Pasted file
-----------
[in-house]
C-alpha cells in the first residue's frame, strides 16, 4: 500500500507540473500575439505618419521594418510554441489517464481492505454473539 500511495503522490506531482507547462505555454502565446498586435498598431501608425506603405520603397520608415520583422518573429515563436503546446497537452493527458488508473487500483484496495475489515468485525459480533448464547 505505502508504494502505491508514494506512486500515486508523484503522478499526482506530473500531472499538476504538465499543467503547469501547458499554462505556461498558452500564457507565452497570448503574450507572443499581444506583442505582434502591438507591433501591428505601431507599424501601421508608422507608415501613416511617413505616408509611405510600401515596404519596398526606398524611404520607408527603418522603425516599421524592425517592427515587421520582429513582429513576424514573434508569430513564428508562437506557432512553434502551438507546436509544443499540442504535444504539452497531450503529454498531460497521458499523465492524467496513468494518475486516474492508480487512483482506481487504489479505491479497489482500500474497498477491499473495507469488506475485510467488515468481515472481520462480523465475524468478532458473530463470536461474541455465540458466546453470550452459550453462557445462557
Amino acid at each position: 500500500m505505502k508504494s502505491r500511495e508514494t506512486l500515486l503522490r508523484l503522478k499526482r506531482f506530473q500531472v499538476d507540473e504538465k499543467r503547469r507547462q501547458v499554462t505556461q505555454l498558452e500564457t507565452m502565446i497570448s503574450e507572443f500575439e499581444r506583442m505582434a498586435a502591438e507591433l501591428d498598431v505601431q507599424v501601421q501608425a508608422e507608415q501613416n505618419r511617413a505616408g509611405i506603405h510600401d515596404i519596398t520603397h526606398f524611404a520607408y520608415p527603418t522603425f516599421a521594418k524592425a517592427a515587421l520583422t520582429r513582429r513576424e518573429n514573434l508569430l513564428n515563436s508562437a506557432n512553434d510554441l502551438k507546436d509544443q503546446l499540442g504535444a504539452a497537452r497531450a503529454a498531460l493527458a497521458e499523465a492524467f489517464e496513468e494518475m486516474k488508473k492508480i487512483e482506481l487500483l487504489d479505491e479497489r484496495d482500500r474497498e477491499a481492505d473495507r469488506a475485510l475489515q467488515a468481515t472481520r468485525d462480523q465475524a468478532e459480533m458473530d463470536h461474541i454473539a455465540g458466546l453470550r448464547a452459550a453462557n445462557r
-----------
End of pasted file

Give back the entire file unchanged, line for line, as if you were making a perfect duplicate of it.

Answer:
[in-house]
C-alpha cells in the first residue's frame, strides 16, 4: 500500500507540473500575439505618419521594418510554441489517464481492505454473539 500511495503522490506531482507547462505555454502565446498586435498598431501608425506603405520603397520608415520583422518573429515563436503546446497537452493527458488508473487500483484496495475489515468485525459480533448464547 505505502508504494502505491508514494506512486500515486508523484503522478499526482506530473500531472499538476504538465499543467503547469501547458499554462505556461498558452500564457507565452497570448503574450507572443499581444506583442505582434502591438507591433501591428505601431507599424501601421508608422507608415501613416511617413505616408509611405510600401515596404519596398526606398524611404520607408527603418522603425516599421524592425517592427515587421520582429513582429513576424514573434508569430513564428508562437506557432512553434502551438507546436509544443499540442504535444504539452497531450503529454498531460497521458499523465492524467496513468494518475486516474492508480487512483482506481487504489479505491479497489482500500474497498477491499473495507469488506475485510467488515468481515472481520462480523465475524468478532458473530463470536461474541455465540458466546453470550452459550453462557445462557
Amino acid at each position: 500500500m505505502k508504494s502505491r500511495e508514494t506512486l500515486l503522490r508523484l503522478k499526482r506531482f506530473q500531472v499538476d507540473e504538465k499543467r503547469r507547462q501547458v499554462t505556461q505555454l498558452e500564457t507565452m502565446i497570448s503574450e507572443f500575439e499581444r506583442m505582434a498586435a502591438e507591433l501591428d498598431v505601431q507599424v501601421q501608425a508608422e507608415q501613416n505618419r511617413a505616408g509611405i506603405h510600401d515596404i519596398t520603397h526606398f524611404a520607408y520608415p527603418t522603425f516599421a521594418k524592425a517592427a515587421l520583422t520582429r513582429r513576424e518573429n514573434l508569430l513564428n515563436s508562437a506557432n512553434d510554441l502551438k507546436d509544443q503546446l499540442g504535444a504539452a497537452r497531450a503529454a498531460l493527458a497521458e499523465a492524467f489517464e496513468e494518475m486516474k488508473k492508480i487512483e482506481l487500483l487504489d479505491e479497489r484496495d482500500r474497498e477491499a481492505d473495507r469488506a475485510l475489515q467488515a468481515t472481520r468485525d462480523q465475524a468478532e459480533m458473530d463470536h461474541i454473539a455465540g458466546l453470550r448464547a452459550a453462557n445462557r